Online
2012
50.

Mozambique [electronic resource]: Stolen Children

The use of kidnapped children as fighters was a systematic practice by RENAMO, Mozambique's guerilla-led opposition movement. Julio was 10 years old and asleep with his family when RENAMO troops stormed his village, killing many and dragging Julio away to become a soldier. This documentary follows Julio's journey, after his escape, to be reunited with his mother - and although his story has a happy ending, many parents find their long-lost children have become hardened assassins who bear little resemblance to the children they lost. The film includes interviews with the UN's head in Mozambique, the prime minister, and RENAMO leader Alfons Dhlakama.
Online
1994
51.

Somalia [electronic resource]: Road Warriors

Welcome to Bermuda, an enclave in South Mogadishu where, they say, those who go in never come back. Every street leads into enemy territory, and fighters never sleep for fear of attack. It's a place that most journalists simply don't visit. This documentary goes deep inside Somalia's most dangerous areas for a close look at the anarchy that followed the failed U.S. intervention there, and the role of the Islamic court in trying to restore order. Riding alongside a charismatic and youthful militia group as they zealously carry out the orders of their new master, the film also examines the appeal of radical Sharia.
Online
1995
52.

TEDTalks [electronic resource]: Shashi Tharoor - Why Nations Should Pursue "Soft" Power

India is fast becoming a superpower, says Shashi Tharoor, and not just through trade and politics, but through "soft" power - its ability to share its culture with the world via food, music and movies, and technology. In this TEDTalk, Tharoor argues that in the long run it's not the size of the army that matters as much as a country's ability to influence the world's hearts and minds. Shashi Tharoor is a politician and novelist who spent many years at the UN before becoming a member of India's Parliament.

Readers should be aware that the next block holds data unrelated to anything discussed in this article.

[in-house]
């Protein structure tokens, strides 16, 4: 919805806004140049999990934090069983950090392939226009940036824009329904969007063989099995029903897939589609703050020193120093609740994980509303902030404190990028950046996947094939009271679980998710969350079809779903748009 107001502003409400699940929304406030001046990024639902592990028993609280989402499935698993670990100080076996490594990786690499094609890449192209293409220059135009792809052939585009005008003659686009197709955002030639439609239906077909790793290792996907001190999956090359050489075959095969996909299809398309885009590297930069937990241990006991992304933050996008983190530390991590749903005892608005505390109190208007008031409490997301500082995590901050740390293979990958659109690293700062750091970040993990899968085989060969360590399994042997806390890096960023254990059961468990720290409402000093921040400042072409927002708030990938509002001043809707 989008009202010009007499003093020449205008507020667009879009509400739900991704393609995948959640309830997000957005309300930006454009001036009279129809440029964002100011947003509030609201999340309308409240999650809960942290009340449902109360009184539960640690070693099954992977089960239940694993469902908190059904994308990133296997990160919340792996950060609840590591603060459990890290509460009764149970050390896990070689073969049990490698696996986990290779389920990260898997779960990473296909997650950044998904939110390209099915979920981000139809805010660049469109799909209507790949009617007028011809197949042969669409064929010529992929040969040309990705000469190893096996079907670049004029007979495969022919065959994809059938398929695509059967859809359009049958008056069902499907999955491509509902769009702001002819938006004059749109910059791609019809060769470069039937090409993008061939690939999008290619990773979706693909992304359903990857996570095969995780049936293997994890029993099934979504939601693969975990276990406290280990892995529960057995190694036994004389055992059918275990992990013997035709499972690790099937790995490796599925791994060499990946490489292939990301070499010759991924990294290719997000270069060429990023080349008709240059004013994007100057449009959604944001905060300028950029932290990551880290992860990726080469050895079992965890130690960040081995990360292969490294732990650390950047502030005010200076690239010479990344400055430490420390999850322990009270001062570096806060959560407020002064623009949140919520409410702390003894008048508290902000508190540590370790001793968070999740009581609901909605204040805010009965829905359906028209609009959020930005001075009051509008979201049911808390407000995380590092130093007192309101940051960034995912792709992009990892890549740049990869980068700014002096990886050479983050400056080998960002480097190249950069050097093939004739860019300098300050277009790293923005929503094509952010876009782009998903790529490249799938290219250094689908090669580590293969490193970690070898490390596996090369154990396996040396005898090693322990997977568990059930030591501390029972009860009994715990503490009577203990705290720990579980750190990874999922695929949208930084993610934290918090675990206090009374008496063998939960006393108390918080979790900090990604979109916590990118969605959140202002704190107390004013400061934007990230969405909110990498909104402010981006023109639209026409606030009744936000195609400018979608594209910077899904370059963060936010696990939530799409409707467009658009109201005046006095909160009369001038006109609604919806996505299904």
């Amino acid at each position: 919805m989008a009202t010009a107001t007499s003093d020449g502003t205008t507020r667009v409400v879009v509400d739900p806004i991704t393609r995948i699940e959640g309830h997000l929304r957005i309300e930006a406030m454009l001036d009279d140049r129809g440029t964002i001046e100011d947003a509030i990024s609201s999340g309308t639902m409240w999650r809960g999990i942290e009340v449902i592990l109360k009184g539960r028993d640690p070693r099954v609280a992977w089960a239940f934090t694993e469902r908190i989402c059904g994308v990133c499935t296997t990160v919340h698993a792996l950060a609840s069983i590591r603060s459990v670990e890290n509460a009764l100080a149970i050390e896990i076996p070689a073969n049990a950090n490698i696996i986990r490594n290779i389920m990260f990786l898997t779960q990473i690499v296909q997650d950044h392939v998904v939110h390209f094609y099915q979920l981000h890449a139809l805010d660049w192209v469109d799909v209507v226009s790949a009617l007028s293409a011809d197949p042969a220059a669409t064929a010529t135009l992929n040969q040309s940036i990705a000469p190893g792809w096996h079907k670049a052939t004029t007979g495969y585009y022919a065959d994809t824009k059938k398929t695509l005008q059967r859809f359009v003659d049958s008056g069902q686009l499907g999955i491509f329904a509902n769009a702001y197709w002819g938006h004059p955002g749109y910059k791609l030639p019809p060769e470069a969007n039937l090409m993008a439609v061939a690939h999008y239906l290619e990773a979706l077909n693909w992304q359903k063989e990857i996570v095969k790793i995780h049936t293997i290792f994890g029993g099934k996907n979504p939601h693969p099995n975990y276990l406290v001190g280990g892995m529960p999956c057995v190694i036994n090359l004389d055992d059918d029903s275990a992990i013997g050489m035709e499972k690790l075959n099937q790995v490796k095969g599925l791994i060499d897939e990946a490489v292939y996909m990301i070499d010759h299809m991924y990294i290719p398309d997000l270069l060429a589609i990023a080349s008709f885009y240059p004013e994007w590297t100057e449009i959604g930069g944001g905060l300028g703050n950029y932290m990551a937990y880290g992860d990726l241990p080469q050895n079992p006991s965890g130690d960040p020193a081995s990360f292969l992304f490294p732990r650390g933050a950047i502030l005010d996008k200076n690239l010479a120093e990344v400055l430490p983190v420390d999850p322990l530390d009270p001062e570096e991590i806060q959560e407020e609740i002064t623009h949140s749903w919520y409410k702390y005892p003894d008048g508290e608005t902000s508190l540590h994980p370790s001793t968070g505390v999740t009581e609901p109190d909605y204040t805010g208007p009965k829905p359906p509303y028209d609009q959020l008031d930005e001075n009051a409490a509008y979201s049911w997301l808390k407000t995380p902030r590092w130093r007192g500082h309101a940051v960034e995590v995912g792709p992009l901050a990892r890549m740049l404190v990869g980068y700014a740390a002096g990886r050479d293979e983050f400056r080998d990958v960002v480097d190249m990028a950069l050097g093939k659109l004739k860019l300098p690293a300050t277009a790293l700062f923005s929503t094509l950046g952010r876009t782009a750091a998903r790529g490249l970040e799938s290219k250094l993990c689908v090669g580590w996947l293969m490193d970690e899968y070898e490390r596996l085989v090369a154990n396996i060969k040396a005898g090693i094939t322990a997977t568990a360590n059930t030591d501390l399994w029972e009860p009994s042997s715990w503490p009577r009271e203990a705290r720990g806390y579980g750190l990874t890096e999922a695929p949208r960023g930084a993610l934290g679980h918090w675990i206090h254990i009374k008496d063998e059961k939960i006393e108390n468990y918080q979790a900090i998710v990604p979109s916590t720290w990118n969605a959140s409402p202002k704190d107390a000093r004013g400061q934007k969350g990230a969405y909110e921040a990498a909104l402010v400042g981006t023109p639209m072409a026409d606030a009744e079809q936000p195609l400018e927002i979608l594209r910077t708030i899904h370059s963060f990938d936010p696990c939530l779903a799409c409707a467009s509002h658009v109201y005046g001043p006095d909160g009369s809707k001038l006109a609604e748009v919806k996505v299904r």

Online
2009
53.

TEDTalks [electronic resource]: Sunitha Krishnan - Fighting Sex Slavery

Human rights activist Sunitha Krishnan is galvanizing India's battle against sexual slavery by uniting governments, corporations, and NGOs to end human trafficking. She has dedicated her life to rescuing women and children from the trade - which is a multimillion-dollar global market. In this courageous TEDTtalk, Krishnan tells three powerful stories, as well as her own, and calls for a more humane approach to helping these survivors rebuild their lives.
Online
2009
54.

Sierra Leone [electronic resource]: Soldiers of Fortune: Sierra Leone

Inside a helicopter mercenaries fly over RUF rebel areas, shooting anything that moves, although it's uncertain whether this is a civilian area or not. The men say they're working for the Sierra Leone government, but their history suggests they are with the infamous Sandline International, a so-called "private military contractor" based in London. Officially, the mercenaries' mission is to defeat the rebels that UN forces failed to stop, but is their true motive to capture the diamond mines that have been financing Sierra Leone's civil war? This provocative film raises the question of whether mercenaries can bring peace or only further destruction to Sierra Leone.
Online
2000
55.

Investigating Operation Condor [electronic resource]: Controversy in the Fight Against Terrorism

In the name of the struggle against terrorism, a special operation - code named Condor - was conducted in the 1970s and 1980s in South America. Its targets were left-wing political dissidents, organized labor, and intellectuals. Condor soon became a network of military dictatorships supported by the U.S. State Department, the CIA, and Interpol. This film by Rodrigo Vazquez, a young Argentinian director, tells that story by following several victims of Operation Condor who are fighting for the truth, and by meeting key members of the Condor network who - after 9/11/2001 - openly claim being pioneers of the current fight against international terrorism.